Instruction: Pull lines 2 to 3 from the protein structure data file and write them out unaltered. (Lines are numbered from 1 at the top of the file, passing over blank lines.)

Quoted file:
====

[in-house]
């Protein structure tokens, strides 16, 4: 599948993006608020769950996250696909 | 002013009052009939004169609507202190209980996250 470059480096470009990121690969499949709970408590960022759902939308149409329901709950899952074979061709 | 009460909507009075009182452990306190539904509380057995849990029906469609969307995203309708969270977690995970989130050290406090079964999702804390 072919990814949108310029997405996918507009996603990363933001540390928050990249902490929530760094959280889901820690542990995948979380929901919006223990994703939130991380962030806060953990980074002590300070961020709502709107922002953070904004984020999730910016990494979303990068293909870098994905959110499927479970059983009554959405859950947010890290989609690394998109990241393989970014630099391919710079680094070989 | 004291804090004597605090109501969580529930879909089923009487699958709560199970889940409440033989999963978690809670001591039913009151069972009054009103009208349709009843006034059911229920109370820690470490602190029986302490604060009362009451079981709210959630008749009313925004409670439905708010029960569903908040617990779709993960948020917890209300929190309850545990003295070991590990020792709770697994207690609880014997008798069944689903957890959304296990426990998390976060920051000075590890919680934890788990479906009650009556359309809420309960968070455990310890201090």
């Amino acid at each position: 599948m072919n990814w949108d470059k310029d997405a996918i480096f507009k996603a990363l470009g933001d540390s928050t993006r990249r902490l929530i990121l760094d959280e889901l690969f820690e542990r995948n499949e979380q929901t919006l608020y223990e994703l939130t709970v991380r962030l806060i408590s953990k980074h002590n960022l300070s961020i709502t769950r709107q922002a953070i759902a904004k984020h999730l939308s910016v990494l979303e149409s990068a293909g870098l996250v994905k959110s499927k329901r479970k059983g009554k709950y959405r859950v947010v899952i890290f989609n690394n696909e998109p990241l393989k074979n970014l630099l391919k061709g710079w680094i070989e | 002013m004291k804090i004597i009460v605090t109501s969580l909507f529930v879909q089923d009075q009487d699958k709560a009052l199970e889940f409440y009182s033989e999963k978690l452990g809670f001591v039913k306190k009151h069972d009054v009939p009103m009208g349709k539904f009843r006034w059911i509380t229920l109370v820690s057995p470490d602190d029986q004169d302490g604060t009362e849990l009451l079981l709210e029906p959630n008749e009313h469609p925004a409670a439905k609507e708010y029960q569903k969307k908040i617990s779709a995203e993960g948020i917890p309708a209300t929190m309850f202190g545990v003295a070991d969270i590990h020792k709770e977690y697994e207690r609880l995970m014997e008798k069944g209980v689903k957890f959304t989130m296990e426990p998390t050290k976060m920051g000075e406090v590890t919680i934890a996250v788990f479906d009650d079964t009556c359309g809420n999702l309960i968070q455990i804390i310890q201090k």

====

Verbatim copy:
């Protein structure tokens, strides 16, 4: 599948993006608020769950996250696909 | 002013009052009939004169609507202190209980996250 470059480096470009990121690969499949709970408590960022759902939308149409329901709950899952074979061709 | 009460909507009075009182452990306190539904509380057995849990029906469609969307995203309708969270977690995970989130050290406090079964999702804390 072919990814949108310029997405996918507009996603990363933001540390928050990249902490929530760094959280889901820690542990995948979380929901919006223990994703939130991380962030806060953990980074002590300070961020709502709107922002953070904004984020999730910016990494979303990068293909870098994905959110499927479970059983009554959405859950947010890290989609690394998109990241393989970014630099391919710079680094070989 | 004291804090004597605090109501969580529930879909089923009487699958709560199970889940409440033989999963978690809670001591039913009151069972009054009103009208349709009843006034059911229920109370820690470490602190029986302490604060009362009451079981709210959630008749009313925004409670439905708010029960569903908040617990779709993960948020917890209300929190309850545990003295070991590990020792709770697994207690609880014997008798069944689903957890959304296990426990998390976060920051000075590890919680934890788990479906009650009556359309809420309960968070455990310890201090």
């Amino acid at each position: 599948m072919n990814w949108d470059k310029d997405a996918i480096f507009k996603a990363l470009g933001d540390s928050t993006r990249r902490l929530i990121l760094d959280e889901l690969f820690e542990r995948n499949e979380q929901t919006l608020y223990e994703l939130t709970v991380r962030l806060i408590s953990k980074h002590n960022l300070s961020i709502t769950r709107q922002a953070i759902a904004k984020h999730l939308s910016v990494l979303e149409s990068a293909g870098l996250v994905k959110s499927k329901r479970k059983g009554k709950y959405r859950v947010v899952i890290f989609n690394n696909e998109p990241l393989k074979n970014l630099l391919k061709g710079w680094i070989e | 002013m004291k804090i004597i009460v605090t109501s969580l909507f529930v879909q089923d009075q009487d699958k709560a009052l199970e889940f409440y009182s033989e999963k978690l452990g809670f001591v039913k306190k009151h069972d009054v009939p009103m009208g349709k539904f009843r006034w059911i509380t229920l109370v820690s057995p470490d602190d029986q004169d302490g604060t009362e849990l009451l079981l709210e029906p959630n008749e009313h469609p925004a409670a439905k609507e708010y029960q569903k969307k908040i617990s779709a995203e993960g948020i917890p309708a209300t929190m309850f202190g545990v003295a070991d969270i590990h020792k709770e977690y697994e207690r609880l995970m014997e008798k069944g209980v689903k957890f959304t989130m296990e426990p998390t050290k976060m920051g000075e406090v590890t919680i934890a996250v788990f479906d009650d079964t009556c359309g809420n999702l309960i968070q455990i804390i310890q201090k």